Preventing RSV

Respiratory syncytial virus (RSV) is a virus that can infect the lungs and breathing passages. RSV also can affect the mouth, nose and throat. Most children will have RSV by the time they are two years old. It can cause more severe illnesses in infants. You can get RSV at any time of your life, but it generally affects adults as nothing more than a cold.

Researchers are working to develop RSV vaccines, but nothing is available yet.  You can take steps to help prevent the spread of RSV.

If you have cold-like symptoms:

  • Cover your coughs and sneezes with a tissue or your elbow
  • Wash your hands frequently and correctly (with soap and water for 15–20 seconds)
  • Avoid sharing cups and eating utensils with others
  • Do not kiss others
  • Use a disinfectant to clean hard surfaces that many people touch and where germs can live (such as doorknobs, counters, telephones, remote controls, keyboards, etc.).

If you have a child or care for a child who is at high risk for developing severe disease if infected with RSV, take special care to try to protect them from the spread of RSV.  Children most at risk include premature infants, children under age two with chronic lung or heart conditions, and children with weakened immune systems.  

  • Make sure people wash their hands before touching your baby.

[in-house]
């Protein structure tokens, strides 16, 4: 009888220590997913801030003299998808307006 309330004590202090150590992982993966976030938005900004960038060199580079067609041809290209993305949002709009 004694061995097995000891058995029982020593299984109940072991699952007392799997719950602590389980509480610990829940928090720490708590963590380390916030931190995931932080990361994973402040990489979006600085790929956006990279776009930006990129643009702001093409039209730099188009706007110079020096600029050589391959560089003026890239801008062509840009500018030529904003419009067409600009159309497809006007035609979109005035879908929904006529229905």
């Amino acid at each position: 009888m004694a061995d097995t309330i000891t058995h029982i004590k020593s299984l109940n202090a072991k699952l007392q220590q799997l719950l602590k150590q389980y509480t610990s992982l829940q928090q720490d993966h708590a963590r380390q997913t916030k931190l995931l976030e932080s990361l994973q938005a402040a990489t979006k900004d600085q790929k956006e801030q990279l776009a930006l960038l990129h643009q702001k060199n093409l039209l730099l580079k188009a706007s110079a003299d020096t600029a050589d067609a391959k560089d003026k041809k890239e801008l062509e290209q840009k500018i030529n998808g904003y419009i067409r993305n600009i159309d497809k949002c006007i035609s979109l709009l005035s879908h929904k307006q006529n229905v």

• Keep your baby out of crowds.
  • Keep your baby away from people with cold-like symptoms. If this is not possible, carefully follow the prevention steps mentioned above. People with cold-like symptoms should wash their hands before interacting with children at high risk.
  • When possible, limit the time that your high-risk baby spends in child-care centers or other potentially contagious settings during the RSV season.
  • Talk to your doctor about whether or not your baby should be given a drug called palivizumab (say "pah-lih-VIH-zu-mahb") during the RSV season. prevent severe RSV illness in certain infants and children who are at high risk. This drug can help prevent RSV infection, but it cannot help cure or treat children who already have serious RSV disease.

View in-depth resources for RSV